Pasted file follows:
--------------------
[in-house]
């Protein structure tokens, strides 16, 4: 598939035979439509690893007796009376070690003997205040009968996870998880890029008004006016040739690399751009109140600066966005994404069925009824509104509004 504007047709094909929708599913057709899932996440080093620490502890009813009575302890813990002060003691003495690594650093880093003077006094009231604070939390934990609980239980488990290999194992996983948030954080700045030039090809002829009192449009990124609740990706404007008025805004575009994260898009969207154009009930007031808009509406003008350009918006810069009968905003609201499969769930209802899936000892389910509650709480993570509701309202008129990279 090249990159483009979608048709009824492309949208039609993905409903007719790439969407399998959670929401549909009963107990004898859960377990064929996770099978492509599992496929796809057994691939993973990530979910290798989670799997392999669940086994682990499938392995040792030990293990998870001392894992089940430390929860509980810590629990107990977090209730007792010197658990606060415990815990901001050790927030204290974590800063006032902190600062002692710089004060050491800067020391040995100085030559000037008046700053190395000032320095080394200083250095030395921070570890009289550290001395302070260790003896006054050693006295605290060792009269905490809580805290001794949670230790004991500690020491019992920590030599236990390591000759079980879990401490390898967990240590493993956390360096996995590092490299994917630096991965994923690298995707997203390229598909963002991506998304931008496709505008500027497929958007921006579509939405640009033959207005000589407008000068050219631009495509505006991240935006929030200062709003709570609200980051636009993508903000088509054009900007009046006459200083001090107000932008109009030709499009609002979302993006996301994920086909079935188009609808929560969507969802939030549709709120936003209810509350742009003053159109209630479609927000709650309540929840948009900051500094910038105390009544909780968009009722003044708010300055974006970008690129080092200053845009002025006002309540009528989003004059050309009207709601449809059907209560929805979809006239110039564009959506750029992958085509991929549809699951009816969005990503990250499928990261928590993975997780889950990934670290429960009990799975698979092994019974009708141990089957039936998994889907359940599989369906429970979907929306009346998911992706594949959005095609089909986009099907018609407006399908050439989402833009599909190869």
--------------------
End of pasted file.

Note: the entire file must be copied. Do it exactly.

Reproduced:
[in-house]
């Protein structure tokens, strides 16, 4: 598939035979439509690893007796009376070690003997205040009968996870998880890029008004006016040739690399751009109140600066966005994404069925009824509104509004 504007047709094909929708599913057709899932996440080093620490502890009813009575302890813990002060003691003495690594650093880093003077006094009231604070939390934990609980239980488990290999194992996983948030954080700045030039090809002829009192449009990124609740990706404007008025805004575009994260898009969207154009009930007031808009509406003008350009918006810069009968905003609201499969769930209802899936000892389910509650709480993570509701309202008129990279 090249990159483009979608048709009824492309949208039609993905409903007719790439969407399998959670929401549909009963107990004898859960377990064929996770099978492509599992496929796809057994691939993973990530979910290798989670799997392999669940086994682990499938392995040792030990293990998870001392894992089940430390929860509980810590629990107990977090209730007792010197658990606060415990815990901001050790927030204290974590800063006032902190600062002692710089004060050491800067020391040995100085030559000037008046700053190395000032320095080394200083250095030395921070570890009289550290001395302070260790003896006054050693006295605290060792009269905490809580805290001794949670230790004991500690020491019992920590030599236990390591000759079980879990401490390898967990240590493993956390360096996995590092490299994917630096991965994923690298995707997203390229598909963002991506998304931008496709505008500027497929958007921006579509939405640009033959207005000589407008000068050219631009495509505006991240935006929030200062709003709570609200980051636009993508903000088509054009900007009046006459200083001090107000932008109009030709499009609002979302993006996301994920086909079935188009609808929560969507969802939030549709709120936003209810509350742009003053159109209630479609927000709650309540929840948009900051500094910038105390009544909780968009009722003044708010300055974006970008690129080092200053845009002025006002309540009528989003004059050309009207709601449809059907209560929805979809006239110039564009959506750029992958085509991929549809699951009816969005990503990250499928990261928590993975997780889950990934670290429960009990799975698979092994019974009708141990089957039936998994889907359940599989369906429970979907929306009346998911992706594949959005095609089909986009099907018609407006399908050439989402833009599909190869």